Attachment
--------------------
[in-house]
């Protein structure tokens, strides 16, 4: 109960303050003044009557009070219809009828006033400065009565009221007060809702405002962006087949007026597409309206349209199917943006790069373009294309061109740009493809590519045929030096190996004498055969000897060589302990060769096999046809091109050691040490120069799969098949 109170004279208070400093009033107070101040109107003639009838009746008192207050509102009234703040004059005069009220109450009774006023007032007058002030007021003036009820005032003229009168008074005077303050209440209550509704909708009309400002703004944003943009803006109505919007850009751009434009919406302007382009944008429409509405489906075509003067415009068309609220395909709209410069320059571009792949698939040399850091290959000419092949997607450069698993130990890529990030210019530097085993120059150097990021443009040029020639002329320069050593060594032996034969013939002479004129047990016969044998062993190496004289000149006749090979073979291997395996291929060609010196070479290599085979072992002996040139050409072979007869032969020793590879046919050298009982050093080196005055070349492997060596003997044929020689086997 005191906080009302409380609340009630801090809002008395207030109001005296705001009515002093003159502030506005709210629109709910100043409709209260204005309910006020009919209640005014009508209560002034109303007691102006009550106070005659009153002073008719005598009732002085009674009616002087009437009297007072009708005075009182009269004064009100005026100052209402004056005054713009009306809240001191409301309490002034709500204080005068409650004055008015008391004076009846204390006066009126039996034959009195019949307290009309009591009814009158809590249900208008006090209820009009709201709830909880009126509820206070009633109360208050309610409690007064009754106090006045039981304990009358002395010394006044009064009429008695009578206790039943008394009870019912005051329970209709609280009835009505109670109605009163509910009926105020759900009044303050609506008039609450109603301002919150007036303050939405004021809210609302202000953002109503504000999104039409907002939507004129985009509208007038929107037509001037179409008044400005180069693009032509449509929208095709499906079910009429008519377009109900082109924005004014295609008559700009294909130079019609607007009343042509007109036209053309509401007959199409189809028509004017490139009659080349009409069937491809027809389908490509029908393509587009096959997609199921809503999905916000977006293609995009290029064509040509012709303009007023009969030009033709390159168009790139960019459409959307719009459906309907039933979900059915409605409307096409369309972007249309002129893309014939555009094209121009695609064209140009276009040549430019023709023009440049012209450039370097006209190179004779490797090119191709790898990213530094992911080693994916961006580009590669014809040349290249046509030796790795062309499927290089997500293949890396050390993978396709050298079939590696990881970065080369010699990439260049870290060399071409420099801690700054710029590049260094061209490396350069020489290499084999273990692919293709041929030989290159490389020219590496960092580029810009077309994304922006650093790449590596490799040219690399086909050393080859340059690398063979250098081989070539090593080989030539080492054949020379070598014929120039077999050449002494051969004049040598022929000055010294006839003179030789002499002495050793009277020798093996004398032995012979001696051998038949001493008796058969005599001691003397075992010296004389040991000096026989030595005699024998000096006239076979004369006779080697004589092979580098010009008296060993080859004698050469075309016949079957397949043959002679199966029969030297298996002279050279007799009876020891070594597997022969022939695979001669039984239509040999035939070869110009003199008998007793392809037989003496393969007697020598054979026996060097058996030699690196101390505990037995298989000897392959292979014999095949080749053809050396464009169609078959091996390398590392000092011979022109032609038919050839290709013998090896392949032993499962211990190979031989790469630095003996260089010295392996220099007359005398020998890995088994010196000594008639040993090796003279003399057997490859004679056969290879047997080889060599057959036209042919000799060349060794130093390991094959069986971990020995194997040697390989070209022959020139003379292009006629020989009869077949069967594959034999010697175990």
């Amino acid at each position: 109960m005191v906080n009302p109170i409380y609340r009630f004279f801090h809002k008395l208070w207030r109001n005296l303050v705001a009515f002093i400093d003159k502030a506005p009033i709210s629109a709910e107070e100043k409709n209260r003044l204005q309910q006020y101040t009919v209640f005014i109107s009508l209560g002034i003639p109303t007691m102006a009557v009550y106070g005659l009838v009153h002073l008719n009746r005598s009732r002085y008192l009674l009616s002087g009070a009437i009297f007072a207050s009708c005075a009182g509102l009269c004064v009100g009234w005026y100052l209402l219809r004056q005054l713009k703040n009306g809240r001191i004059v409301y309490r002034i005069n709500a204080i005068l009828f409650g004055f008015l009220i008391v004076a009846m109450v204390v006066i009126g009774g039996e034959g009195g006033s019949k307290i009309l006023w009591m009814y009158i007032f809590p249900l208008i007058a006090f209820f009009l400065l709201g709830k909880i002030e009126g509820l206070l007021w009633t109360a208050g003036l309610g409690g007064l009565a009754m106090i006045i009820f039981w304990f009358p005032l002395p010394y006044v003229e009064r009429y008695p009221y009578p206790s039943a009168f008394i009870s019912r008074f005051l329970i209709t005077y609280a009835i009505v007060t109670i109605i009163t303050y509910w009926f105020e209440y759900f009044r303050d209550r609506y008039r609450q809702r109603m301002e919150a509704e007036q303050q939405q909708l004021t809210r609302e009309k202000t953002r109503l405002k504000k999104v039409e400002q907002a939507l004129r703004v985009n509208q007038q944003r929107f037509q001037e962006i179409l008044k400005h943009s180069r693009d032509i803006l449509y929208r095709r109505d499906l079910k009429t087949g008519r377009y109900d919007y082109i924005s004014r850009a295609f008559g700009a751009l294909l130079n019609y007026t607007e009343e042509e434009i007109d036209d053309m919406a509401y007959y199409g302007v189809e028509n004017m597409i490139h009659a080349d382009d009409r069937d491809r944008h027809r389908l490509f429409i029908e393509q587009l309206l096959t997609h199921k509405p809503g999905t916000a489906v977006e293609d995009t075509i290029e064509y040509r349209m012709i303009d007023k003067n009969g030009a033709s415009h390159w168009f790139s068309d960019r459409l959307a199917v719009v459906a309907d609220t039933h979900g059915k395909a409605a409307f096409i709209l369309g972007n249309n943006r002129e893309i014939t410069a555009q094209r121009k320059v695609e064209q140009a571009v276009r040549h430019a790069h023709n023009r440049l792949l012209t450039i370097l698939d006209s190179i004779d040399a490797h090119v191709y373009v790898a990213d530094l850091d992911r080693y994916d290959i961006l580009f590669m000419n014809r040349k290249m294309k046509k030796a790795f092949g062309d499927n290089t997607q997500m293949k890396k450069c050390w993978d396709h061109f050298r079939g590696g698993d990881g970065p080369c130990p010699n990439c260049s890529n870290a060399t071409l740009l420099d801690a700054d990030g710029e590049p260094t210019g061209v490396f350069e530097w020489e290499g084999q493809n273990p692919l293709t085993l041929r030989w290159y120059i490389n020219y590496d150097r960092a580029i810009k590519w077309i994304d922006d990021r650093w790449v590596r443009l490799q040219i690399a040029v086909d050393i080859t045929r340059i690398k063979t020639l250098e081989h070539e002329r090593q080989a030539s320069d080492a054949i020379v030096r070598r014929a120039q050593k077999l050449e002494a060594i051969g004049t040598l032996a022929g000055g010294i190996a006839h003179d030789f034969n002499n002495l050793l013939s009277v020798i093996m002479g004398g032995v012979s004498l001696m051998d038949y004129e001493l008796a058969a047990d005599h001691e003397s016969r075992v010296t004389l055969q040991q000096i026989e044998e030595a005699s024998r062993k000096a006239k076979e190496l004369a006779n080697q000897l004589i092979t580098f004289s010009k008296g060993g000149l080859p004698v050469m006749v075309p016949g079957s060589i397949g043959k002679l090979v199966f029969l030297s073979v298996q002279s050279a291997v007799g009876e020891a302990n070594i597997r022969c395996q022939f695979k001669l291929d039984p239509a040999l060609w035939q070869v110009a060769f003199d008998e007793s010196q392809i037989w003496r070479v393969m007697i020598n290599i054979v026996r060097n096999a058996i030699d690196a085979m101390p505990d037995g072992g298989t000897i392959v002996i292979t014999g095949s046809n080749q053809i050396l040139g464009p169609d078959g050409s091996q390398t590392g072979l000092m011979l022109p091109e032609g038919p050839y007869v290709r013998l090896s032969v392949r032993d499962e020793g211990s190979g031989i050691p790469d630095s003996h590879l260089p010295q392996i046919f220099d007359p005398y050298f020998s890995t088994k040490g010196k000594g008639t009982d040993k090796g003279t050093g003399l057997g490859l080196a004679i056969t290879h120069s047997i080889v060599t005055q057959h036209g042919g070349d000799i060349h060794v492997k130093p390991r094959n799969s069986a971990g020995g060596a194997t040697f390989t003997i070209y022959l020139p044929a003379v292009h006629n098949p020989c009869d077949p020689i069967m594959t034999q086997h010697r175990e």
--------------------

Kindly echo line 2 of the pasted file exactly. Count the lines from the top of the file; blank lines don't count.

């Protein structure tokens, strides 16, 4: 109960303050003044009557009070219809009828006033400065009565009221007060809702405002962006087949007026597409309206349209199917943006790069373009294309061109740009493809590519045929030096190996004498055969000897060589302990060769096999046809091109050691040490120069799969098949 109170004279208070400093009033107070101040109107003639009838009746008192207050509102009234703040004059005069009220109450009774006023007032007058002030007021003036009820005032003229009168008074005077303050209440209550509704909708009309400002703004944003943009803006109505919007850009751009434009919406302007382009944008429409509405489906075509003067415009068309609220395909709209410069320059571009792949698939040399850091290959000419092949997607450069698993130990890529990030210019530097085993120059150097990021443009040029020639002329320069050593060594032996034969013939002479004129047990016969044998062993190496004289000149006749090979073979291997395996291929060609010196070479290599085979072992002996040139050409072979007869032969020793590879046919050298009982050093080196005055070349492997060596003997044929020689086997 005191906080009302409380609340009630801090809002008395207030109001005296705001009515002093003159502030506005709210629109709910100043409709209260204005309910006020009919209640005014009508209560002034109303007691102006009550106070005659009153002073008719005598009732002085009674009616002087009437009297007072009708005075009182009269004064009100005026100052209402004056005054713009009306809240001191409301309490002034709500204080005068409650004055008015008391004076009846204390006066009126039996034959009195019949307290009309009591009814009158809590249900208008006090209820009009709201709830909880009126509820206070009633109360208050309610409690007064009754106090006045039981304990009358002395010394006044009064009429008695009578206790039943008394009870019912005051329970209709609280009835009505109670109605009163509910009926105020759900009044303050609506008039609450109603301002919150007036303050939405004021809210609302202000953002109503504000999104039409907002939507004129985009509208007038929107037509001037179409008044400005180069693009032509449509929208095709499906079910009429008519377009109900082109924005004014295609008559700009294909130079019609607007009343042509007109036209053309509401007959199409189809028509004017490139009659080349009409069937491809027809389908490509029908393509587009096959997609199921809503999905916000977006293609995009290029064509040509012709303009007023009969030009033709390159168009790139960019459409959307719009459906309907039933979900059915409605409307096409369309972007249309002129893309014939555009094209121009695609064209140009276009040549430019023709023009440049012209450039370097006209190179004779490797090119191709790898990213530094992911080693994916961006580009590669014809040349290249046509030796790795062309499927290089997500293949890396050390993978396709050298079939590696990881970065080369010699990439260049870290060399071409420099801690700054710029590049260094061209490396350069020489290499084999273990692919293709041929030989290159490389020219590496960092580029810009077309994304922006650093790449590596490799040219690399086909050393080859340059690398063979250098081989070539090593080989030539080492054949020379070598014929120039077999050449002494051969004049040598022929000055010294006839003179030789002499002495050793009277020798093996004398032995012979001696051998038949001493008796058969005599001691003397075992010296004389040991000096026989030595005699024998000096006239076979004369006779080697004589092979580098010009008296060993080859004698050469075309016949079957397949043959002679199966029969030297298996002279050279007799009876020891070594597997022969022939695979001669039984239509040999035939070869110009003199008998007793392809037989003496393969007697020598054979026996060097058996030699690196101390505990037995298989000897392959292979014999095949080749053809050396464009169609078959091996390398590392000092011979022109032609038919050839290709013998090896392949032993499962211990190979031989790469630095003996260089010295392996220099007359005398020998890995088994010196000594008639040993090796003279003399057997490859004679056969290879047997080889060599057959036209042919000799060349060794130093390991094959069986971990020995194997040697390989070209022959020139003379292009006629020989009869077949069967594959034999010697175990």